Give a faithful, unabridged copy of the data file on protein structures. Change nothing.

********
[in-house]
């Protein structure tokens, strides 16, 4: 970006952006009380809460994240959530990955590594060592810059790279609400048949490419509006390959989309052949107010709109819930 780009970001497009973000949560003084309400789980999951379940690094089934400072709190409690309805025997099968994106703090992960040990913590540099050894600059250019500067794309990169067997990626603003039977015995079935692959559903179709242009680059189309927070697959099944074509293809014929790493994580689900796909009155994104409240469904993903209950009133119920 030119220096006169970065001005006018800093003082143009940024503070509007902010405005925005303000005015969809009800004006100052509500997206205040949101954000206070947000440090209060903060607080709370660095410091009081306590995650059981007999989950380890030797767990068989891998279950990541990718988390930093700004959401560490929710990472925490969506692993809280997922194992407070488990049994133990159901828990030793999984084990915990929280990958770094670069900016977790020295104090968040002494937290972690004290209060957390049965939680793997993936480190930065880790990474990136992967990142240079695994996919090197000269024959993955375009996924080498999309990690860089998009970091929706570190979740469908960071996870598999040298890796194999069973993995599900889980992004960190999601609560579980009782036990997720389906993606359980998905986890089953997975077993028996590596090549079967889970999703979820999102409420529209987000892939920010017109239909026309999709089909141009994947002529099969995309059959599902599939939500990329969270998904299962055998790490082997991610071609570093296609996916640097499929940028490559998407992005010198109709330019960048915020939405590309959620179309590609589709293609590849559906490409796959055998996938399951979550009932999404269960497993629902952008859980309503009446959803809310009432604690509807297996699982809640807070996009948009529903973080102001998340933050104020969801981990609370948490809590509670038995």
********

[in-house]
């Protein structure tokens, strides 16, 4: 970006952006009380809460994240959530990955590594060592810059790279609400048949490419509006390959989309052949107010709109819930 780009970001497009973000949560003084309400789980999951379940690094089934400072709190409690309805025997099968994106703090992960040990913590540099050894600059250019500067794309990169067997990626603003039977015995079935692959559903179709242009680059189309927070697959099944074509293809014929790493994580689900796909009155994104409240469904993903209950009133119920 030119220096006169970065001005006018800093003082143009940024503070509007902010405005925005303000005015969809009800004006100052509500997206205040949101954000206070947000440090209060903060607080709370660095410091009081306590995650059981007999989950380890030797767990068989891998279950990541990718988390930093700004959401560490929710990472925490969506692993809280997922194992407070488990049994133990159901828990030793999984084990915990929280990958770094670069900016977790020295104090968040002494937290972690004290209060957390049965939680793997993936480190930065880790990474990136992967990142240079695994996919090197000269024959993955375009996924080498999309990690860089998009970091929706570190979740469908960071996870598999040298890796194999069973993995599900889980992004960190999601609560579980009782036990997720389906993606359980998905986890089953997975077993028996590596090549079967889970999703979820999102409420529209987000892939920010017109239909026309999709089909141009994947002529099969995309059959599902599939939500990329969270998904299962055998790490082997991610071609570093296609996916640097499929940028490559998407992005010198109709330019960048915020939405590309959620179309590609589709293609590849559906490409796959055998996938399951979550009932999404269960497993629902952008859980309503009446959803809310009432604690509807297996699982809640807070996009948009529903973080102001998340933050104020969801981990609370948490809590509670038995």